This invention provides an improved dispenser for achieving controlled release of a volatile material into the atmosphere, the dispenser comprising a gel formed from at least one organic polymer and a solution of a volatile liquid that is to be released over an extended period of time. The improvement comprises a gel formed by, as a first step, dissolving under atmospheric pressure with heating a polyvinyl alcohol in a solvent comprising water, dimethyl sulfoxide or a mixture thereof to form a first solution, as a second step, adding to said first solution a second miscible solution comprising said volatile liquid and a solvent comprising (a) water or dimethyl sulfoxide and (b) a monohydric alcohol containing form 1 to 8 carbon atoms, where the concentration of polyvinyl alcohol in the final solution does not exceed about 15 percent by weight; and as a third step cooling said final solution to below 25° C. to form a self-supporting gel in the shape of said dispenser, whereby the dispenser is free standing and possesses an exterior surface that is initially dry to the touch and remains so throughout the useful life of said dispenser.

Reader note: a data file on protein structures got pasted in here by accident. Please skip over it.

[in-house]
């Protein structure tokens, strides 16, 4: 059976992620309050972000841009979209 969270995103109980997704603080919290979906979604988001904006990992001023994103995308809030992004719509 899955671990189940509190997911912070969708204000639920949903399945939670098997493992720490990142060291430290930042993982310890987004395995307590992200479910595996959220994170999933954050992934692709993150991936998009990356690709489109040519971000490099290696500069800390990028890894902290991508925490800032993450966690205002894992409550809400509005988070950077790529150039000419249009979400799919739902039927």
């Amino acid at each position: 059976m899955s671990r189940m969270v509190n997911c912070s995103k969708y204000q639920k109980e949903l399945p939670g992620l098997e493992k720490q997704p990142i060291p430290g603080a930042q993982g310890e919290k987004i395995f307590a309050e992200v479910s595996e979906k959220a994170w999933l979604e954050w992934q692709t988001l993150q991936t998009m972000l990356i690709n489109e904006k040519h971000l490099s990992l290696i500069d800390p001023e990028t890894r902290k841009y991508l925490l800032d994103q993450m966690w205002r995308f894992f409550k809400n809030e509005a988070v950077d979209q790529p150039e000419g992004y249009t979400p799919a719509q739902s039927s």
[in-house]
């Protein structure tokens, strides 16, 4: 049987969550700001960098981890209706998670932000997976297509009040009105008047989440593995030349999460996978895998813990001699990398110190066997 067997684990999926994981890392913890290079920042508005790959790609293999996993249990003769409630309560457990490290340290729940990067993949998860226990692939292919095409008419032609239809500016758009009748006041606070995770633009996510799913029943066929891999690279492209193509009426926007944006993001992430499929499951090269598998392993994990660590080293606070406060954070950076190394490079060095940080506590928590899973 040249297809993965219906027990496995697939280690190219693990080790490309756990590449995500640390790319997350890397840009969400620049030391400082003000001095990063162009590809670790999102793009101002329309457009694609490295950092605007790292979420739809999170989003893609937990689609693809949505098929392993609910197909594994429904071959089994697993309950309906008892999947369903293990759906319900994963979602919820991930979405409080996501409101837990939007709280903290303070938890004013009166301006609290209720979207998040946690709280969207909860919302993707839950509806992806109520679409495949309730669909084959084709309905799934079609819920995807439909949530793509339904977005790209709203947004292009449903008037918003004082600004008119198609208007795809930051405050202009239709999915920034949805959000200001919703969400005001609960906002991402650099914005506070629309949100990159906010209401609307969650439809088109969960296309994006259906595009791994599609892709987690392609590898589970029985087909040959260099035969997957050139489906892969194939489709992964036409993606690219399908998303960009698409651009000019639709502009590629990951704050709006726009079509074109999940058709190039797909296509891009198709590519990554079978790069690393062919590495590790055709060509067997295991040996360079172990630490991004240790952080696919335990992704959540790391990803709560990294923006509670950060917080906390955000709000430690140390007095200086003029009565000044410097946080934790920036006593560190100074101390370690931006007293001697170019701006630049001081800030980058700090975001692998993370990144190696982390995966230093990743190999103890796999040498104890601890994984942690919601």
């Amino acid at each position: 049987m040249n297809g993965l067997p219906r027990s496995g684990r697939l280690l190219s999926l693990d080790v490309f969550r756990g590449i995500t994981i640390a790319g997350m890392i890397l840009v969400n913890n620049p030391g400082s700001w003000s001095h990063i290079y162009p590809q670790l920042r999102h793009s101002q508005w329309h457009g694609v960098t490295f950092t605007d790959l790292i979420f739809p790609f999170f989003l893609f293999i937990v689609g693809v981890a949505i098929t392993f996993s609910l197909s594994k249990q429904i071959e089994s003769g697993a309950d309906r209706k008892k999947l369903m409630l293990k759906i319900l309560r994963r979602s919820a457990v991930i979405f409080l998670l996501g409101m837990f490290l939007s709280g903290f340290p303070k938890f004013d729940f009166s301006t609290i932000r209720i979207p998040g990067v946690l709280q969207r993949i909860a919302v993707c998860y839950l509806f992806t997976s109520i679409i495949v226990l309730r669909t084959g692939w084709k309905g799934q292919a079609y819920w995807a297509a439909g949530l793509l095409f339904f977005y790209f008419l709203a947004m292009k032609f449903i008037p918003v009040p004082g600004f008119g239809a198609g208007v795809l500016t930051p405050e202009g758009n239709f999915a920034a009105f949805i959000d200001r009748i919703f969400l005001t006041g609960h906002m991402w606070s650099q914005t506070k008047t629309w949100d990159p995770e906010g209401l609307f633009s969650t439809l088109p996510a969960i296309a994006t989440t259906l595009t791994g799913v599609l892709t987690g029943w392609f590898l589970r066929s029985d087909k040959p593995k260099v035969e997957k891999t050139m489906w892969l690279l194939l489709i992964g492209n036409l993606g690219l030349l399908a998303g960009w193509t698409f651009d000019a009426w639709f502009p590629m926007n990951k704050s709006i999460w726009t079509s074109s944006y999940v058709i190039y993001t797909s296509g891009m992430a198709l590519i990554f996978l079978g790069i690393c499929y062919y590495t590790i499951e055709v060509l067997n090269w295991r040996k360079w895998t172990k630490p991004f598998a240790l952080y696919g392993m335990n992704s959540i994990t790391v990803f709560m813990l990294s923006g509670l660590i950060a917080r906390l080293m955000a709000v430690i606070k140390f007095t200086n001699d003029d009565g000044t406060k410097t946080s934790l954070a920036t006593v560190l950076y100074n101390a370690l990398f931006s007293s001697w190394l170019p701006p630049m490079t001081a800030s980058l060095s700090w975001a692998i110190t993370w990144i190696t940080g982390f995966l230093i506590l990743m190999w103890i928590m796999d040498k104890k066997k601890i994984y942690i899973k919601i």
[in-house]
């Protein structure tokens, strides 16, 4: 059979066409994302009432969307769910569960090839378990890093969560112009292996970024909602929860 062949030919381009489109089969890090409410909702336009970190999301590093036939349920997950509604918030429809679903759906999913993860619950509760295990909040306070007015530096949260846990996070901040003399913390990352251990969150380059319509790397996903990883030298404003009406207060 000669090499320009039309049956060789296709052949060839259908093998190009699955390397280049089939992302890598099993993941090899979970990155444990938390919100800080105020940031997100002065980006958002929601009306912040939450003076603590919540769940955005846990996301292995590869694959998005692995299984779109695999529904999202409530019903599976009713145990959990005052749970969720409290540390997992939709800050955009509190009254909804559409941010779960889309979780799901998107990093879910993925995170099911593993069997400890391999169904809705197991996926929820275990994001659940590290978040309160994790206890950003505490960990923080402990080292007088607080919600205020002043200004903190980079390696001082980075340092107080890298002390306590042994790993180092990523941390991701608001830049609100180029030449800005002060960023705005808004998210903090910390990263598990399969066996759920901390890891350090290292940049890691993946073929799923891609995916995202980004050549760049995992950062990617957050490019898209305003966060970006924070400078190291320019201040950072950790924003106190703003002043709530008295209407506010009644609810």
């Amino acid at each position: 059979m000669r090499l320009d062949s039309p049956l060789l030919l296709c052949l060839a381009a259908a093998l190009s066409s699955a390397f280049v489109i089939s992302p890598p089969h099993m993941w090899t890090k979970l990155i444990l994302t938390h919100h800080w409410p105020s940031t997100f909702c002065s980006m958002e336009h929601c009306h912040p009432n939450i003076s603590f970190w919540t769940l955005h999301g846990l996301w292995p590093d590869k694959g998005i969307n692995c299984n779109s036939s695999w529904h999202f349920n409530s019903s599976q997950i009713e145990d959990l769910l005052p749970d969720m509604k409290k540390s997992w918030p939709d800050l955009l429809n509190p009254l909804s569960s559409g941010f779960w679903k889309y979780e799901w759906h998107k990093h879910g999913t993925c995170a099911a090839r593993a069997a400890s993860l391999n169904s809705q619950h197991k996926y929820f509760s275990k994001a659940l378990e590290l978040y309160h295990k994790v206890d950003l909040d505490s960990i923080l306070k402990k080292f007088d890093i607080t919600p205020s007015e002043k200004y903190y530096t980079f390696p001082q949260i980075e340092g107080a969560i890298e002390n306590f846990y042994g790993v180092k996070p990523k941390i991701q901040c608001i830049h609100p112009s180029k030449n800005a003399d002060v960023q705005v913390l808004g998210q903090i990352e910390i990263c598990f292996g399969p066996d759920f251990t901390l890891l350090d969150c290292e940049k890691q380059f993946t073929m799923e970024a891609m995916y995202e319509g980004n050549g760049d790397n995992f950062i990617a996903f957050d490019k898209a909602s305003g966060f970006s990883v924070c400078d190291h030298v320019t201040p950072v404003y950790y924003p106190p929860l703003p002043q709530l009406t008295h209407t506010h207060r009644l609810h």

The characterizing features of this invention include (1) using a polyvinyl alcohol (PVA) gel containing no more than about 15 weight percent of PVA, typically less than 10 weight percent, as the matrix material for the dispenser, (2) using as the solvent for the PVA and the volatile liquid a mixture of (a) water or dimethyl sulfoxide or mixtures thereof, and (b) at least one aliphatic monohydric alcohol containing from 1 to about 8 carbon atoms, (3) preparing the solution comprising PVA and the volatile liquid under atmospheric pressure, and (4) obtaining a dispenser that is free standing and remains dry to the touch throughout its useful life.